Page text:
18. A method in accordance with claim 17 wherein the second end of the unit-body tower is coupled to the base plate at a center of the base plate.
19. A method in accordance with claim 18 wherein the unit-body tower is substantially perpendicular to the base plate.
20. A method in accordance with claim 15 wherein the base plate is sized and configured to be received inside a guide tube.
21. A method in accordance with claim 15 wherein the base plate comprises a plurality of openings extending therethrough.
22. A method in accordance with claim 15 wherein taking photographs of an inside surface of the guide tube comprises:
taking a photograph of the inside surface of the guide tube at a first location;
repositioning the inspection camera apparatus inside the guide tube to a second position; and
taking a photograph of the inside surface of the guide tube at the second position.
23. A method in accordance with claim 15 further comprising removing the inspection camera apparatus when taking photographs of the inside surface of the guide tube is complete.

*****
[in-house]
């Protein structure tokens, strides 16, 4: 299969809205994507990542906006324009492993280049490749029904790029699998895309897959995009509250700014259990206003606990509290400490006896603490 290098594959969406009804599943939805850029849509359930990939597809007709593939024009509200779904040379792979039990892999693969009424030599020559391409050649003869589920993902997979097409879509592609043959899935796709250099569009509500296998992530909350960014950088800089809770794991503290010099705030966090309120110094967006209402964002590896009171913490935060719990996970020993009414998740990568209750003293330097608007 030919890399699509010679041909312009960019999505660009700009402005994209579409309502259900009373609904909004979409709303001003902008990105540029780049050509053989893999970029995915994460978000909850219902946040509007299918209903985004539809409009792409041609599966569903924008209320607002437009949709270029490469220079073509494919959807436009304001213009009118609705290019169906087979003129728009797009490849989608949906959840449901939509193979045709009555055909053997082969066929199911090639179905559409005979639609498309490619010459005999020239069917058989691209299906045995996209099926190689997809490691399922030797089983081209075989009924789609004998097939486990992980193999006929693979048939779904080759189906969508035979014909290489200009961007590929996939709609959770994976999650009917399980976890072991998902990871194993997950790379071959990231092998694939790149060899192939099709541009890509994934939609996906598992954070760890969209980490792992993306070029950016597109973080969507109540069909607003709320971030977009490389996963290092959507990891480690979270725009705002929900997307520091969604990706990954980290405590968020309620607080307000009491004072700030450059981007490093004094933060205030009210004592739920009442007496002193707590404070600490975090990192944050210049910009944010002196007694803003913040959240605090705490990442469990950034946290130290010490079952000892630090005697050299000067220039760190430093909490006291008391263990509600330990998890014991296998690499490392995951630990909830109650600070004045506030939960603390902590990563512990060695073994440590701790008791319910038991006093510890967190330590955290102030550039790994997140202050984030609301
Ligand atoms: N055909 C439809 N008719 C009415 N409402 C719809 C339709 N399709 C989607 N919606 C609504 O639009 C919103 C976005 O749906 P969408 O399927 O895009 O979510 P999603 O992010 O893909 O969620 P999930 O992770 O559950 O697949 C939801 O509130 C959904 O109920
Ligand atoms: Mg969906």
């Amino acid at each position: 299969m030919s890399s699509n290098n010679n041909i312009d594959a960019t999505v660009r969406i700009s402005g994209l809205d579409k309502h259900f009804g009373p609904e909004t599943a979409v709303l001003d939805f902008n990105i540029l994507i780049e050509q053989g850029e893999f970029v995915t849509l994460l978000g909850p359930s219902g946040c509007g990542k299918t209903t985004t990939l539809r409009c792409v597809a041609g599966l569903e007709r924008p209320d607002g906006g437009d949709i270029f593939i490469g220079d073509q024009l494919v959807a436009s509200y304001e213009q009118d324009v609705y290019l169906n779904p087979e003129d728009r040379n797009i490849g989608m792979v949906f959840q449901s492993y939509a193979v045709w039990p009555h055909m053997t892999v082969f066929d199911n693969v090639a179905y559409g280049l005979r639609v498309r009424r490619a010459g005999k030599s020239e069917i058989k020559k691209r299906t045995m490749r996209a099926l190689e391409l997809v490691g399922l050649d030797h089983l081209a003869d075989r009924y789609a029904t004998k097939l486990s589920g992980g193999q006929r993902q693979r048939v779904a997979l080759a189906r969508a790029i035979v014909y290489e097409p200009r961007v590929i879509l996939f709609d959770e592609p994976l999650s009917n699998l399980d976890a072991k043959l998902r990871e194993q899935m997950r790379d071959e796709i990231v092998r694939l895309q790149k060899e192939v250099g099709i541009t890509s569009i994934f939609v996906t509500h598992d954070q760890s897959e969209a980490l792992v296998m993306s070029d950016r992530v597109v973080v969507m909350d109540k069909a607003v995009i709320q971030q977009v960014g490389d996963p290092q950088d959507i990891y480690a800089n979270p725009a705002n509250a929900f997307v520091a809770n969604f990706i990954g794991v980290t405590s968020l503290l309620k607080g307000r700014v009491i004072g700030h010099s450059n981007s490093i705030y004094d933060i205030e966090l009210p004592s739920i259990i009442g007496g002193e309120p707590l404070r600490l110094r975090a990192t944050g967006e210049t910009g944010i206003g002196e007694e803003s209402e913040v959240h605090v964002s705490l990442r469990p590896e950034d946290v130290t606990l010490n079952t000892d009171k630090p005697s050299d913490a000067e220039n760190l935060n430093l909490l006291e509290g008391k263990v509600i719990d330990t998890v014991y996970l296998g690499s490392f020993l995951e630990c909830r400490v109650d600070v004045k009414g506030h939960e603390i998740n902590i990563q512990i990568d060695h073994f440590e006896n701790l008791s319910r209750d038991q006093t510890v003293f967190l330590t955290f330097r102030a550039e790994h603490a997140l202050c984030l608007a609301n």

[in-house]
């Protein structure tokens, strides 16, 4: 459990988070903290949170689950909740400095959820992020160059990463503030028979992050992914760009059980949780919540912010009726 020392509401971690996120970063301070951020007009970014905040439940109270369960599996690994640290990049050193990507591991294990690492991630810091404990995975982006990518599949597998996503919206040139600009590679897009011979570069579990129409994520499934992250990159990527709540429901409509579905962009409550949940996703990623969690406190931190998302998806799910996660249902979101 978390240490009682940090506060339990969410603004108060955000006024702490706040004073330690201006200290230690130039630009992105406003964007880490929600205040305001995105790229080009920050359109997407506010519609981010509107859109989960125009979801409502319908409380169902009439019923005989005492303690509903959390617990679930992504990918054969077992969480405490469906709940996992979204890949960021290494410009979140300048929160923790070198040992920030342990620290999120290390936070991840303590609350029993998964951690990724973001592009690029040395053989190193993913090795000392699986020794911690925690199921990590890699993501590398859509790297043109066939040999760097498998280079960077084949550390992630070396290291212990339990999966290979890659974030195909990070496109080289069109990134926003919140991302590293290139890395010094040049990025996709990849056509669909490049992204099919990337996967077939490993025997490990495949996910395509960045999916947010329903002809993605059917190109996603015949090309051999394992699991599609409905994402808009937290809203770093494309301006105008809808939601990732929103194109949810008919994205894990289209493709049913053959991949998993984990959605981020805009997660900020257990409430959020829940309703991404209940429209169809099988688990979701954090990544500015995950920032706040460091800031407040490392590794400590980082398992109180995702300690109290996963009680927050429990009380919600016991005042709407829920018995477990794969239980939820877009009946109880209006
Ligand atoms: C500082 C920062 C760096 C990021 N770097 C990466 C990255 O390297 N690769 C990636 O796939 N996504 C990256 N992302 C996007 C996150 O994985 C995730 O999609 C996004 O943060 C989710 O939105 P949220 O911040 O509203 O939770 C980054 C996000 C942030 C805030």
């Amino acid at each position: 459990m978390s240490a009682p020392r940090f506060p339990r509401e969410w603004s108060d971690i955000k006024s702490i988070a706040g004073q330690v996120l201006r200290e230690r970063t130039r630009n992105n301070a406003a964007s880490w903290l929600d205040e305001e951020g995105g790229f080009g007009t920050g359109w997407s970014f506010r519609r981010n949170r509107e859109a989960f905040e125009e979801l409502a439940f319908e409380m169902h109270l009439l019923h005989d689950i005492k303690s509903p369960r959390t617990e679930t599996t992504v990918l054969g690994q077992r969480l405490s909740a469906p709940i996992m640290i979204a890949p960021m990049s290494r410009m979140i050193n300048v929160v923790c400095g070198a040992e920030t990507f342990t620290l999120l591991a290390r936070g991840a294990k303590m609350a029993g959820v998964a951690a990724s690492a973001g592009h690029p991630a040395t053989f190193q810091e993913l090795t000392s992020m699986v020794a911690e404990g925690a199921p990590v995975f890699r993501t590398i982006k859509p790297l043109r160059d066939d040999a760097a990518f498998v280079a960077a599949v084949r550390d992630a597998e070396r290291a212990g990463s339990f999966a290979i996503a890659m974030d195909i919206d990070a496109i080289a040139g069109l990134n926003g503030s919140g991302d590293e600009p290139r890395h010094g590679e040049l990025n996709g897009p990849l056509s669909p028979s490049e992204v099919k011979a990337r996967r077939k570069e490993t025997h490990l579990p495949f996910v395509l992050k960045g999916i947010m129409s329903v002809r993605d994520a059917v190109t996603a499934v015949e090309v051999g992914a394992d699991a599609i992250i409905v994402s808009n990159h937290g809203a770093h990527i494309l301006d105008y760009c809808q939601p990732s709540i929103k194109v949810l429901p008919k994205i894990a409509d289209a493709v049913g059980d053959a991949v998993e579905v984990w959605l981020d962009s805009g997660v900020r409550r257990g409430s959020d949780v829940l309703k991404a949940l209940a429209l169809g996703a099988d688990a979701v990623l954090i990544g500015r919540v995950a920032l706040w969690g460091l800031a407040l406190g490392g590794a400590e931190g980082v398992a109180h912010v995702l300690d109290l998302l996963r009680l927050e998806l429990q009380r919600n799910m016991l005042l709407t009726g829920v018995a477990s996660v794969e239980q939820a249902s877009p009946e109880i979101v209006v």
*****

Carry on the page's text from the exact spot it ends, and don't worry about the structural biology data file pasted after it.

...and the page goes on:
Description
BACKGROUND OF THE INVENTION

This invention relates generally to nuclear reactors and more particularly, to a control rod guide tube inspection camera fixture and method of inspecting control rod guide tubes in a nuclear reactor.

A reactor pressure vessel (RPV) of a boiling water reactor (BWR) typically has a generally cylindrical shape and is closed at both ends, e.g., by a bottom head and a removable top head. A top guide typically is spaced above a core plate within the RPV. A core shroud typically surrounds the core and is supported by a shroud support structure. Particularly, the shroud has a generally cylindrical shape and surrounds both the core plate and the top guide. There is a space or annulus located between the cylindrical reactor pressure vessel and the cylindrically shaped shroud.

The core of the reactor includes an array of fuel bundles with square cross section. The fuel bundles are supported from below by a fuel support. Each fuel support supports a group of four fuel bundles. The heat generated in the core can be decreased by inserting control rods into the core, and the generated heat can be increased by retracting control rods from the core. In some BWR's, the control rods have a cruciform cross section with blades that can be inserted between the fuel bundles of a group of four.